Second Home Hostel was one of those places that instantly felt like home. From the owner, Can, to Memo, who checked me in and later taught us all to do Turkish dances at one of our group meals, the entire staff made sure I had a great time. They arranged local tours and, had I desired, would have arranged for extended travels around Turkey. They happily gave me directions to places I knew about and suggested sights I might never have otherwise discovered. The camaraderie wasn’t limited to hostel employees. Each evening, guests hailing from places as diverse as China, Brazil, France, the UK, and Argentina, lounged in the common area, comparing lives and discussing the world’s problems.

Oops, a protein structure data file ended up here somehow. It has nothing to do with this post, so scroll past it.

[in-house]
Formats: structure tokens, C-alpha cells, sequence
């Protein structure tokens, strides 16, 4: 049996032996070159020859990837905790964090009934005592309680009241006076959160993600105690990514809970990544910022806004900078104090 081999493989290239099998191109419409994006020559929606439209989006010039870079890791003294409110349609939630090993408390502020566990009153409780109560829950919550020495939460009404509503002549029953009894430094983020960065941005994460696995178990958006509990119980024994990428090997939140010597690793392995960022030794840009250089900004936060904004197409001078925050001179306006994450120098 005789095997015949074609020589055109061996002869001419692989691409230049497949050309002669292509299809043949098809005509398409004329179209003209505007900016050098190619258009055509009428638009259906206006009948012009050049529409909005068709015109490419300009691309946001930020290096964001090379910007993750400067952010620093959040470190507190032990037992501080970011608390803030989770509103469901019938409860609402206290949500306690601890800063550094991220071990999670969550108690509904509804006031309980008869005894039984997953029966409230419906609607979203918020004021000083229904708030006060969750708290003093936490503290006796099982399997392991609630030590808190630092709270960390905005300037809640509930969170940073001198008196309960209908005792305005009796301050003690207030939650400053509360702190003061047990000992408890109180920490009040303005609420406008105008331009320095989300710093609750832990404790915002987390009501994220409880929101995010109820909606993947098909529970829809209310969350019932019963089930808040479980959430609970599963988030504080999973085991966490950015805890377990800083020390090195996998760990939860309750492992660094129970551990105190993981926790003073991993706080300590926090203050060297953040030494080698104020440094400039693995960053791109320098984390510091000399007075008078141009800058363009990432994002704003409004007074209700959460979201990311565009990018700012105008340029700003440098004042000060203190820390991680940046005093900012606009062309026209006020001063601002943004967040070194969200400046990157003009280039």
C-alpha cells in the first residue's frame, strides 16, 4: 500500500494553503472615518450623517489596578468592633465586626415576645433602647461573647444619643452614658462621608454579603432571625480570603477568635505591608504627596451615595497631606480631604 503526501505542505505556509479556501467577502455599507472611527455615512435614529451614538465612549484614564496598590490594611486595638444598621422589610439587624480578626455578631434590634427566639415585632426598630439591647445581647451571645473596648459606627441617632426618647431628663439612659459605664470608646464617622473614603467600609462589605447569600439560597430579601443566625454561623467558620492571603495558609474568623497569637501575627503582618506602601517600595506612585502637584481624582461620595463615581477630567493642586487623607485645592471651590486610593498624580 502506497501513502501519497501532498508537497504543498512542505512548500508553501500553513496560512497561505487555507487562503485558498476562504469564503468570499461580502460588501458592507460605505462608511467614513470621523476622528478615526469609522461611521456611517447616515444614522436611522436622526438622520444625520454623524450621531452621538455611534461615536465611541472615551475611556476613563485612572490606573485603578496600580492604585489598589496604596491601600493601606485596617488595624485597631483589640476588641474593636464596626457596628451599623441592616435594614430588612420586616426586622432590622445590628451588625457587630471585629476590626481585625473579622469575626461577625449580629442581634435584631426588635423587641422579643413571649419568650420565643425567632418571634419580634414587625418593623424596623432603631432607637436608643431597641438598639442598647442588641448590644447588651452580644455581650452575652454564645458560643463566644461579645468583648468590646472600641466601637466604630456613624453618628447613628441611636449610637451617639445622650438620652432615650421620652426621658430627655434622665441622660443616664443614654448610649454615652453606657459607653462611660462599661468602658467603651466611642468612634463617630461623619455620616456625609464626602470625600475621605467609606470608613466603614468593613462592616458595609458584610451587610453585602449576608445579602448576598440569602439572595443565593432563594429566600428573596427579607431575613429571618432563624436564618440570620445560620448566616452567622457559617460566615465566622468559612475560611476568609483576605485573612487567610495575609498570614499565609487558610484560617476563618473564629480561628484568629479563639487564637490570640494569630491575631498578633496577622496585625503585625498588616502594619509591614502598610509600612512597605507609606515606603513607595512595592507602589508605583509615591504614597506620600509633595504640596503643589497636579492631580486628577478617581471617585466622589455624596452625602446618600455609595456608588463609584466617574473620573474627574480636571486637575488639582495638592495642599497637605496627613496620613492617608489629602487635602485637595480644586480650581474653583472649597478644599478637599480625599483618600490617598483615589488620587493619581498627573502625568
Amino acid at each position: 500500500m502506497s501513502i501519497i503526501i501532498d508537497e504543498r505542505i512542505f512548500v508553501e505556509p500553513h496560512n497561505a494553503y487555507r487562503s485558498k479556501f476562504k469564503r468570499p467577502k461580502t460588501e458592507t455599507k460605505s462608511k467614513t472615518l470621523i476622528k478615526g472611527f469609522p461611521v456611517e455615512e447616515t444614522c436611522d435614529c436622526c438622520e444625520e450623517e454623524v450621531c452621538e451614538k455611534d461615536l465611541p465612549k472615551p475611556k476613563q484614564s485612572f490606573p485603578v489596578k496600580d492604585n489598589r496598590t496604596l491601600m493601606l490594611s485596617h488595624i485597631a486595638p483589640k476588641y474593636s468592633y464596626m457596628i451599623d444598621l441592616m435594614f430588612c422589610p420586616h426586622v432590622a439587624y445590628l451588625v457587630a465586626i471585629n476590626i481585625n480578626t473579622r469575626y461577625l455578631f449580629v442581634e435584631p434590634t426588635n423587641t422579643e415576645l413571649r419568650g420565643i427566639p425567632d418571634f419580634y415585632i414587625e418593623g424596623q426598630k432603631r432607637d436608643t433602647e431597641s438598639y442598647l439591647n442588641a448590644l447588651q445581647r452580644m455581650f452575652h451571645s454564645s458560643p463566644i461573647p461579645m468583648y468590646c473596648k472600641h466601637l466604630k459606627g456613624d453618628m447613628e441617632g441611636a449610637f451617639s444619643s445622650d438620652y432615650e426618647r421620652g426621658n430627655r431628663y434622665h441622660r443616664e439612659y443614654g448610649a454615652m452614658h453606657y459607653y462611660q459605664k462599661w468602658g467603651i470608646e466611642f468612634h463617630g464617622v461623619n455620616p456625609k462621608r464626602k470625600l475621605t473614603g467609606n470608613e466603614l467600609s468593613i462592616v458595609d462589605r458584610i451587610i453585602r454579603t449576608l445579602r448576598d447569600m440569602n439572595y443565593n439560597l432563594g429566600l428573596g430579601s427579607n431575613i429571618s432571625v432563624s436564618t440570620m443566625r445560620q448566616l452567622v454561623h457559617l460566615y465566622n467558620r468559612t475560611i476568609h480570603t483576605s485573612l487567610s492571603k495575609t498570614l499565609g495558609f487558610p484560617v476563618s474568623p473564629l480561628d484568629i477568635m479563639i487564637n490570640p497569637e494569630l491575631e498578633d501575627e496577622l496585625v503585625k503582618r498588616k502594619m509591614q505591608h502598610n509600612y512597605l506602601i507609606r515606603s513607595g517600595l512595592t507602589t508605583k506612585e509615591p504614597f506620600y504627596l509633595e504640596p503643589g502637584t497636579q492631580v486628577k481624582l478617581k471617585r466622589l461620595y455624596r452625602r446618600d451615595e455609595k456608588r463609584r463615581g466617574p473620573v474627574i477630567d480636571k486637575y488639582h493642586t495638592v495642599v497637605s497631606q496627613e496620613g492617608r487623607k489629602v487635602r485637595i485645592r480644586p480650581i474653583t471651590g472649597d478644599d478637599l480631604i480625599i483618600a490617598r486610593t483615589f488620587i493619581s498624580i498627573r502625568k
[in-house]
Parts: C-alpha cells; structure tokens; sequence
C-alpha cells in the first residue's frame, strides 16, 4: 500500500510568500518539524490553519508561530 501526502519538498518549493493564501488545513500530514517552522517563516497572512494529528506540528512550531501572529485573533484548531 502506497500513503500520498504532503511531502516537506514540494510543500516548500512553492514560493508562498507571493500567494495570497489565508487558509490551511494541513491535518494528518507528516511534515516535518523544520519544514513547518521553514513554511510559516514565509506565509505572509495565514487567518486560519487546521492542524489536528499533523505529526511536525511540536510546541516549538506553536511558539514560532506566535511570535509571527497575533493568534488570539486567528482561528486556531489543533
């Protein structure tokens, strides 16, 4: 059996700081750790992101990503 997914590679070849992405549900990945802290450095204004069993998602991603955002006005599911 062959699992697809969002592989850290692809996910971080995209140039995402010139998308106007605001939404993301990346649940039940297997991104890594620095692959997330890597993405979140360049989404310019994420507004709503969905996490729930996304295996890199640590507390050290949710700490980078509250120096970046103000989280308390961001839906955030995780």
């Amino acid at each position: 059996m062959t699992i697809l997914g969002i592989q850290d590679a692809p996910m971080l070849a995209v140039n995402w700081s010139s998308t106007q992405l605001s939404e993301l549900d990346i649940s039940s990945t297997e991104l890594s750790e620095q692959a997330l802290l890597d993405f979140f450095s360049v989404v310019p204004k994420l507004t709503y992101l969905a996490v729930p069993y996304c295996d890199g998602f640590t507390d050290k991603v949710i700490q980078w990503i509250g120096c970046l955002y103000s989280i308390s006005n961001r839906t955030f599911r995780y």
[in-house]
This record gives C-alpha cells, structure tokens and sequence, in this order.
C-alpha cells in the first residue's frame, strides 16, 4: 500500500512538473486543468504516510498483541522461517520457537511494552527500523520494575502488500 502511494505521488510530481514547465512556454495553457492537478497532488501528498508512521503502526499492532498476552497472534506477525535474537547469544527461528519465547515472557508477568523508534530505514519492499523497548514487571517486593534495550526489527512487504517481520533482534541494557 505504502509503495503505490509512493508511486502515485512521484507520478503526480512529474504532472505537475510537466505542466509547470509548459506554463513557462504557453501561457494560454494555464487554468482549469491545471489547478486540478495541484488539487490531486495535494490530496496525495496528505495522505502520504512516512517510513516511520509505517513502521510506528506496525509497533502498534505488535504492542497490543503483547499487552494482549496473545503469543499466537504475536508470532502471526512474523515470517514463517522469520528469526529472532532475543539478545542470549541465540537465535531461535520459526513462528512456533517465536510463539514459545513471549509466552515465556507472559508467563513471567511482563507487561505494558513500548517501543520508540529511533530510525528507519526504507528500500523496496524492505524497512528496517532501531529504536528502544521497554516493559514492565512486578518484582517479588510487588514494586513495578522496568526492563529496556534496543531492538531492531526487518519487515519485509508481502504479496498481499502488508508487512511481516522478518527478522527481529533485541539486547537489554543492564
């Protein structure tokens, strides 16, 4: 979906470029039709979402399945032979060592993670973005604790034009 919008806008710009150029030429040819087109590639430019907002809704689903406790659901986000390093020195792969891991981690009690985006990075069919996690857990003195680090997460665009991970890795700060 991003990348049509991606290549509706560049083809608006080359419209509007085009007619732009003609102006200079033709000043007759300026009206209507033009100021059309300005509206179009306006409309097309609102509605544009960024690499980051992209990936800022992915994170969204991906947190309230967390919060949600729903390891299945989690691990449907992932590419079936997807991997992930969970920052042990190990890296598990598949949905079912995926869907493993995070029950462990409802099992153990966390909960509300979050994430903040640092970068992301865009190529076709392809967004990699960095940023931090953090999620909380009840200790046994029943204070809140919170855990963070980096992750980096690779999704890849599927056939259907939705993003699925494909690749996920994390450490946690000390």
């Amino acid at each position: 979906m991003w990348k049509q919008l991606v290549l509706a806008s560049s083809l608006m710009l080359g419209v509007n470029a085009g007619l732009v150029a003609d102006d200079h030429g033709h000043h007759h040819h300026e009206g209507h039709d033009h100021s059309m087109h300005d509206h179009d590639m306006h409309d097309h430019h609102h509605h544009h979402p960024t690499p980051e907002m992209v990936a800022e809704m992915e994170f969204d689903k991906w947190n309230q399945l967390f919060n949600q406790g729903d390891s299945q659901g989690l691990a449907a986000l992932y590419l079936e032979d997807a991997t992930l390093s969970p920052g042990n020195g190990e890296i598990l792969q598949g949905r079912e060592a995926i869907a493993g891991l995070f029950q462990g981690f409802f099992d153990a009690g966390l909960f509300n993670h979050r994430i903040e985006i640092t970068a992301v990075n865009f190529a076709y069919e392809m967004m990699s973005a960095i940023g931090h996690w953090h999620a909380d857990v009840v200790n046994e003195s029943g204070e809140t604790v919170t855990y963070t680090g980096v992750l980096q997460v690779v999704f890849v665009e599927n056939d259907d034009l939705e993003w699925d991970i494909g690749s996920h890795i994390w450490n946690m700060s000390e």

Second Home Hostel isn’t the newest hostel in Istanbul. Nor is it the fanciest. But it’s super clean, very well maintained, and has a staff that pulls out all the stops to make sure guests enjoy their stay. The evening before I was scheduled to leave, I asked Can to make a reservation on the shuttle to the airport. He stuck out his lower lip and hung his head. “I’m so sad,” he said. “One of  my angels is leaving.” Without a doubt, this is one hostel that lives up to its name.

If you’re considering a visit to Istanbul and need an economically priced, clean, fun place to stay, consider Second Home Hostel. I earn a small sum if you book by clicking on this link, which helps keep this blog free for you to read.

12 thoughts on “Second Home Hostel in Istanbul Lives Up to Its Name”

  1. Hi Barbara